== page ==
As with any venue, however, the idiosyncrasies of space and acoustic must be addressed. In this hall, a top to bottom soprano-alto-tenor-bass block formation might better afford equal opportunity listening to the men’s section, who were sometimes lost in the acoustical shuffle. Instead, the singers were assembled in linear sections, with tenors and basses across the back rows and sopranos and altos in the front. The upper (soprano/alto and lower (tenor/bass) voice forces seem imbalanced – 63 to 43 on the rolls.

The alternative formation might also have helped with tuning, which was a distraction in parts of the second half of the program, notably in Morten Lauridsen’s Lux Aeterna (not listed in the printed program), which demands a sophistication of tuning which at times eluded the singers. Sopranos, spread across the three front rows, occasionally pushed down on notes, affecting the pitch equilibrium of the entire choir.

Carl Thor hammered the dulcimer at Portland Symphonic Choir’s Wintersong concert. Photo: Toni Wise.

Notwithstanding, this entertaining production’s variety made it an overall success. The Star in the East of American composer and dulcimer performer/builder Malcolm Dalglish, particularly embraced the Celtic hammered dulcimer. Completing the international journey: from British Isles a Vaughan Williams and a David Willcocks arrangement of “O Come all ye Faithful” and Latvian carols by Andreis Jansons. The spiritual idiom was given a nod with a crisp performance of “Rockin’ Jerusalem” (arr. Andre Thomas) followed by the debut of the prize-winning composition of choir member Shlomo Farber.

Farber and thirty other artists nationwide submitted pieces under pseudonyms for the Winter Carol Composition Competition sponsored by PSC and Pacific University. Farber’s “Maoz Tsur” won. How serendipitous is that! Farber’s text is the Jewish liturgical poem, a weighty retelling of deliverance from captivity or persecution. The choir sang the premiere of the lushly scored work well; Farber has a career as a composer ahead of him if he wants it. Farber’s homophonic harmonic language is tonal and compelling. It’s a welcome new voice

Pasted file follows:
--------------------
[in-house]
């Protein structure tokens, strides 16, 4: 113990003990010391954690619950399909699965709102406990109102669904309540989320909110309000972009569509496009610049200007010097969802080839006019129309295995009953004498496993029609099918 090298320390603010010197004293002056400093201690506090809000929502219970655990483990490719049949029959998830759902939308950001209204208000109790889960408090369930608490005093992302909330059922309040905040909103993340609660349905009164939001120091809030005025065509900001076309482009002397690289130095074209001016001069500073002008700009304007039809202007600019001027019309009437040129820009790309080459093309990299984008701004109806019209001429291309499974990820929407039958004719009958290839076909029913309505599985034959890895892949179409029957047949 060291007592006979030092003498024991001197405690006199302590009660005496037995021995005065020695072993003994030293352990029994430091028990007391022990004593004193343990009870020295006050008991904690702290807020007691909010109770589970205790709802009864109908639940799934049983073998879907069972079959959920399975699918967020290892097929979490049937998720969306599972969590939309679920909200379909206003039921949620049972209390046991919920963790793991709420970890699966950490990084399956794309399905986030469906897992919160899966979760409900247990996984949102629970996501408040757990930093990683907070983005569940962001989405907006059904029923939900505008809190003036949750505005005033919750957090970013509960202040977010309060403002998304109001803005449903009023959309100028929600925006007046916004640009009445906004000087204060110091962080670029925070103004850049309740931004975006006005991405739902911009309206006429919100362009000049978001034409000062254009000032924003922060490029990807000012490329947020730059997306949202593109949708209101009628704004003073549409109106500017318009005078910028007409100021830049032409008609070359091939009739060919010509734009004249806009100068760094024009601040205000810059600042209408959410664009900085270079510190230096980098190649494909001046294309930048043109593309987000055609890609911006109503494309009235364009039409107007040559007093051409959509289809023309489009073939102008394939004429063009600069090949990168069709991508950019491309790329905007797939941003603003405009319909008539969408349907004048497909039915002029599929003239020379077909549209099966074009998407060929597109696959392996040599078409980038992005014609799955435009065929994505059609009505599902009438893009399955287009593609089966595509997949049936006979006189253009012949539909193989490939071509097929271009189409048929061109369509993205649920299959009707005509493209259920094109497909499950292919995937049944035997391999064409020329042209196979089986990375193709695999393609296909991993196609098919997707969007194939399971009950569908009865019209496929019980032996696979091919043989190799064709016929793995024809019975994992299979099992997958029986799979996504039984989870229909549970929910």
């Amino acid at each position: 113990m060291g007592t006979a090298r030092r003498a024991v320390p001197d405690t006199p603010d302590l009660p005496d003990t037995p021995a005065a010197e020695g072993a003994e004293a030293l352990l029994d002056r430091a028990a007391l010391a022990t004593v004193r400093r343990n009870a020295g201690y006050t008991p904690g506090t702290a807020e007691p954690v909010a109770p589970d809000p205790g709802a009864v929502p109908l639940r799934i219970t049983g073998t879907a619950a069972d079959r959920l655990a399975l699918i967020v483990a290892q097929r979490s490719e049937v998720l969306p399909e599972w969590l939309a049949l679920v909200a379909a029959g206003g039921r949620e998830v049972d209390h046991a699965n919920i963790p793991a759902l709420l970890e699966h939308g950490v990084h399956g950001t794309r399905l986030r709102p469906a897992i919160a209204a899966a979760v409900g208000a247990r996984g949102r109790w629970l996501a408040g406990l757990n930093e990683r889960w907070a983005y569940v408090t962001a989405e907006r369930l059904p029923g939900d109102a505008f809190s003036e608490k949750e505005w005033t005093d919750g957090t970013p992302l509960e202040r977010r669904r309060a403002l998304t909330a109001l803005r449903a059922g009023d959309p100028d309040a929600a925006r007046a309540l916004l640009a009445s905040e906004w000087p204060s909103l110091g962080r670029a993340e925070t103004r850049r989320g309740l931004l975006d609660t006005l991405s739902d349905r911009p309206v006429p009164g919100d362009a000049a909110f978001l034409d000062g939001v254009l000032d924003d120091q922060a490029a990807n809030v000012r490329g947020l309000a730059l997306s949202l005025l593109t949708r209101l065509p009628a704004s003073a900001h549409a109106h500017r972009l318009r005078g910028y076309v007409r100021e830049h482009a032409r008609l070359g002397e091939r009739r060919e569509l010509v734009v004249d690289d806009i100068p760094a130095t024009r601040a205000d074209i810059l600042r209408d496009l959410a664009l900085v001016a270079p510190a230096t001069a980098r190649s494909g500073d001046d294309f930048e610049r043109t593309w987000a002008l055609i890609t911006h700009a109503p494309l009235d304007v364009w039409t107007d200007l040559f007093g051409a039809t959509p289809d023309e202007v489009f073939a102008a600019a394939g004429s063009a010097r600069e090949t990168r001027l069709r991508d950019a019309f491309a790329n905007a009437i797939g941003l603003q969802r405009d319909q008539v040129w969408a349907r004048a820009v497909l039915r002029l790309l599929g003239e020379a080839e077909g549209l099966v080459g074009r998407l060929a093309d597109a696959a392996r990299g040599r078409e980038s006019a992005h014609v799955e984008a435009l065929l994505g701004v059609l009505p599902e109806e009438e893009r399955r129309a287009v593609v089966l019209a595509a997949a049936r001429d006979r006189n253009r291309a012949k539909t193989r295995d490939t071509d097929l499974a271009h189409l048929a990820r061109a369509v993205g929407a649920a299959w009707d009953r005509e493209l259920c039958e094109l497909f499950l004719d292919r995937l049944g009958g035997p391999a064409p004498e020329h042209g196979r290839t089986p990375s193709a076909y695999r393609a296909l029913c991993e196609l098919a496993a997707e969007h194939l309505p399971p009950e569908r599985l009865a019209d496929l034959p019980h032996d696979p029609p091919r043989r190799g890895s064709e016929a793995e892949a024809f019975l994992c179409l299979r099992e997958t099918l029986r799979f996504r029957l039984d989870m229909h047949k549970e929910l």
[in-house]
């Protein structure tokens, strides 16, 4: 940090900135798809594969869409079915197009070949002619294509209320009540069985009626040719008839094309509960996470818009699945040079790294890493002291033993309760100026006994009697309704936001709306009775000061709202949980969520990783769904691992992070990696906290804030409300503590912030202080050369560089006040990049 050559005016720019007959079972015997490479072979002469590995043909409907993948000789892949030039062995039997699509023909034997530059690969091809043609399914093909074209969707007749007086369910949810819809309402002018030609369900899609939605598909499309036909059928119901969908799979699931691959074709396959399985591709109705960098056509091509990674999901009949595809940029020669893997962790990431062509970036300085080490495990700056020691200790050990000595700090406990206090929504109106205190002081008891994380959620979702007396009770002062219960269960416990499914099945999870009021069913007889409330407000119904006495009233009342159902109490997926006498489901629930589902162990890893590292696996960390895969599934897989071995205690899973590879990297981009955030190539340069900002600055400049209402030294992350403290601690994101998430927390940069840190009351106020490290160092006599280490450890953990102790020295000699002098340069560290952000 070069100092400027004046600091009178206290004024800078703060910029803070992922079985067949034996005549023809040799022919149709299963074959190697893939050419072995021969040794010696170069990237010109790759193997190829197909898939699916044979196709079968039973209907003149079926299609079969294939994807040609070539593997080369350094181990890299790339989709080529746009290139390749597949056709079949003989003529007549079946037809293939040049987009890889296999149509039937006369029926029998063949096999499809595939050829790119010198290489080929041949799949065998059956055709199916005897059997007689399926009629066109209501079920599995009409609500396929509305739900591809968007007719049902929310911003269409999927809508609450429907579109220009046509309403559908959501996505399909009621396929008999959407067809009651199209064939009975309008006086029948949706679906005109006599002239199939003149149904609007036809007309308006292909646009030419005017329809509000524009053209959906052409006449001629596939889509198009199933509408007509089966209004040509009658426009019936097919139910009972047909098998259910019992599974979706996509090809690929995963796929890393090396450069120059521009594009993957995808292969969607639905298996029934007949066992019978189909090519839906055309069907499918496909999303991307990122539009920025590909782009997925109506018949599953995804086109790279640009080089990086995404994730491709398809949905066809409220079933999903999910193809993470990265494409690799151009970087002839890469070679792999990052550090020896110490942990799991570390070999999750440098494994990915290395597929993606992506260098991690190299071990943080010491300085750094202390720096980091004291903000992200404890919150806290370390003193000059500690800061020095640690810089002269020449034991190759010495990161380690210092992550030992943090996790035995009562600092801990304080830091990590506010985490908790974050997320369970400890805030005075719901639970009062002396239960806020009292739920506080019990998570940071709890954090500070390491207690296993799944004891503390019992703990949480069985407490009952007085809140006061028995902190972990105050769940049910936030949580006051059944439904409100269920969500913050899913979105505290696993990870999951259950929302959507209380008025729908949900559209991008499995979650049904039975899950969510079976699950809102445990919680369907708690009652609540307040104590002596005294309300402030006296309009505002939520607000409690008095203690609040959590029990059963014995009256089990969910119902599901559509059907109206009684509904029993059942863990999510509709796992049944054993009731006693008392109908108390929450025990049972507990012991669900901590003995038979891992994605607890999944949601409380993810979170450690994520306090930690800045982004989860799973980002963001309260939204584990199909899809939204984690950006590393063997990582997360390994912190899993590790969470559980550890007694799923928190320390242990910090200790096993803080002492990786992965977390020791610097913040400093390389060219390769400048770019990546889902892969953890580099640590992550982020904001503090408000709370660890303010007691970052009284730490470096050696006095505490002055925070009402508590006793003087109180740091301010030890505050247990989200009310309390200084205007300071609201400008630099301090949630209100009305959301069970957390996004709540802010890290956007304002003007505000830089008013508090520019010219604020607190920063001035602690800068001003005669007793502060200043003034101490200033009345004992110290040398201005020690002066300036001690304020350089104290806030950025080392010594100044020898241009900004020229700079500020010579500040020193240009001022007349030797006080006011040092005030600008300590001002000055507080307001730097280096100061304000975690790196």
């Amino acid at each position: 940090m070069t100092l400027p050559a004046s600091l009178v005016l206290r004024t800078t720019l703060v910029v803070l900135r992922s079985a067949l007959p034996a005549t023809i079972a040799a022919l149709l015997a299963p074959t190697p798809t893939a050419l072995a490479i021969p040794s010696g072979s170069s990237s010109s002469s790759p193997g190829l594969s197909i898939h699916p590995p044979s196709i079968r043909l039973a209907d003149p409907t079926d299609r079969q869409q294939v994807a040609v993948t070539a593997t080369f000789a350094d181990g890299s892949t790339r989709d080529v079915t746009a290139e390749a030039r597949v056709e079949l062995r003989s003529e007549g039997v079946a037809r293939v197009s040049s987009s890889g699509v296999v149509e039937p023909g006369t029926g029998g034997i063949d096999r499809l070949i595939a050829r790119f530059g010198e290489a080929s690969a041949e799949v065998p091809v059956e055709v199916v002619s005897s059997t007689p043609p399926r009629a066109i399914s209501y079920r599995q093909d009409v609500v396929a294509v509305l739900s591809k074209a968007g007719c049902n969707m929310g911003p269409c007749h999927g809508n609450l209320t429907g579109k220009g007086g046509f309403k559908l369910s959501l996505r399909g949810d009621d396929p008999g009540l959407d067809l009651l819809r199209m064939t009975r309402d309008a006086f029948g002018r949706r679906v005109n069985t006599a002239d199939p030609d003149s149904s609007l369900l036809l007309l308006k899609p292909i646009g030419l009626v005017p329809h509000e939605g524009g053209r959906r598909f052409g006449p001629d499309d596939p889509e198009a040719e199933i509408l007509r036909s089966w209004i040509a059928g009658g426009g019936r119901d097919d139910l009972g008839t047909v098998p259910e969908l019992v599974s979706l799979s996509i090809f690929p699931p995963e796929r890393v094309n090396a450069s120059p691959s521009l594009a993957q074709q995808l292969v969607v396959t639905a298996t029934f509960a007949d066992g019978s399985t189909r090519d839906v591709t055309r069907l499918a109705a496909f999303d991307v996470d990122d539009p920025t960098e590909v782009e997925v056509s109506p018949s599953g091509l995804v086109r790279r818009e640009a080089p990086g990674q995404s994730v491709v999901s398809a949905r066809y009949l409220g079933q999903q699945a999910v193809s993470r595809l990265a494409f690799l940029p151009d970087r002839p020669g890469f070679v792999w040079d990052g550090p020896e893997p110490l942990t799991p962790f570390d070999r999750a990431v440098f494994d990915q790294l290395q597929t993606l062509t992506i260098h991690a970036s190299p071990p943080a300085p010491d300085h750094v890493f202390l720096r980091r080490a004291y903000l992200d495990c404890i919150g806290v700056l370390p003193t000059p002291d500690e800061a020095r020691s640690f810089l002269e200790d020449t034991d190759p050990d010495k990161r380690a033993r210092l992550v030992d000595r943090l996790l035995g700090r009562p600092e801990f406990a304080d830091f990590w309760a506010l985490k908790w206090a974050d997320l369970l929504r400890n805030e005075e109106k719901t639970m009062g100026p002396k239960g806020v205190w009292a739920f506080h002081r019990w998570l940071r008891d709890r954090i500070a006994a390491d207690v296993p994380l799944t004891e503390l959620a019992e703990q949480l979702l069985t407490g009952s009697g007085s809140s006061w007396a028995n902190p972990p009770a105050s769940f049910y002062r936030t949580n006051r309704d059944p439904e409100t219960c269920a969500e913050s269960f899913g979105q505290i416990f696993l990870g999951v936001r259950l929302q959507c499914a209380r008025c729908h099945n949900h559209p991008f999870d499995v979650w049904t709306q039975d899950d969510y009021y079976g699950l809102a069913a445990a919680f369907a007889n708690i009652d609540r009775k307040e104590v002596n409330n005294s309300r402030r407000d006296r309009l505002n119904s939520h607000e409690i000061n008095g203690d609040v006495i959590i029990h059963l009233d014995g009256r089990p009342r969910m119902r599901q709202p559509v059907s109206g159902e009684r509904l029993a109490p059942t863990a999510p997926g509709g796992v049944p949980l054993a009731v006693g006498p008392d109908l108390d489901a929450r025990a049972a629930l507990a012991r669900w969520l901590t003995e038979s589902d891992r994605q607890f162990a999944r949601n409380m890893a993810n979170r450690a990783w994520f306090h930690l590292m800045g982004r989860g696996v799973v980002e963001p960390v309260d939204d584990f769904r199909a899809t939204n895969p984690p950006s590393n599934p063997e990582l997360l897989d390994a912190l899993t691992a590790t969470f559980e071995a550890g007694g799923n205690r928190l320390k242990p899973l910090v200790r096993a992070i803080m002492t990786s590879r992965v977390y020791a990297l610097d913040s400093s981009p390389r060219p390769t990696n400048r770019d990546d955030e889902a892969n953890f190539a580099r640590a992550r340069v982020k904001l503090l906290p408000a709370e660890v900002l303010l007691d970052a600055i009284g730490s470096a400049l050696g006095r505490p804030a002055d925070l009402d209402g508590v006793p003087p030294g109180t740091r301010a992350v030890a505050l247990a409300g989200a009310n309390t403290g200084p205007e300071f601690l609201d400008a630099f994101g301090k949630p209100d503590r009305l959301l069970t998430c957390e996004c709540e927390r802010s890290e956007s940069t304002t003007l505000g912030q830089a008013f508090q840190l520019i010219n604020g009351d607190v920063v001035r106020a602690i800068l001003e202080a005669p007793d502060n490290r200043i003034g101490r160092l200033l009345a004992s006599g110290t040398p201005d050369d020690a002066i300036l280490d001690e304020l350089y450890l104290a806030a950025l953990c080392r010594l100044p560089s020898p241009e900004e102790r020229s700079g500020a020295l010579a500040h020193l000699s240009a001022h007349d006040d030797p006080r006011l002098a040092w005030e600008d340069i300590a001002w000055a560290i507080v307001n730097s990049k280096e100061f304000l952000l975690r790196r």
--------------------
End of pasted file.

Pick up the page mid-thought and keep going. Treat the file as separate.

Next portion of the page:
And then there came Rutter’s popular Gloria. Gloria in ecclesiae (actually part of the Roman Catholic Mass) are non-specific Christmas favorites – see Vivaldi and the chorus from “Angels we Have Heard on High.” Rutter certainly cashed in on this festive and enthusiastic rendition which was composed in 1974. The middle movement was enhanced by a fine women’s trio. The brisk tempo of the third and final movement set the wheels a wobbling a bit until the choir steadied itself and finished to great fanfare.

Dr. Barbara is precise, his gesture clear, particularly with the choral and instrumental combined forces in this concert. He now passes the Portland Symphonic Choir baton to the final artistic director candidate. Dr. Richard Sparks will conduct Frank Martin’s Mass in Trinity Episcopal Cathedral on May 18-19.

Holiday concerts, like holiday movies, do not always garner critical acclaim. They strive for excellence in awaking the spirit of the season, in tapping the hearts and minds of the audience. The holidays, after all, are about traditions, memories, reaffirmation and a sense of returning home, spiritually or physically. Composer Shlomo Farber’s new choral work begins its journey, but Oregon will always be its starting place. To Sam Barbara, family, a new college position, conducting his hometown’s biggest choir…he’s come home.

Conductor and educator Bruce Browne is Professor Emeritus at Portland State University and former conductor of Portland Symphonic Choir and Choral Cross Ties. Daryl Browne is a musician, teacher and writer.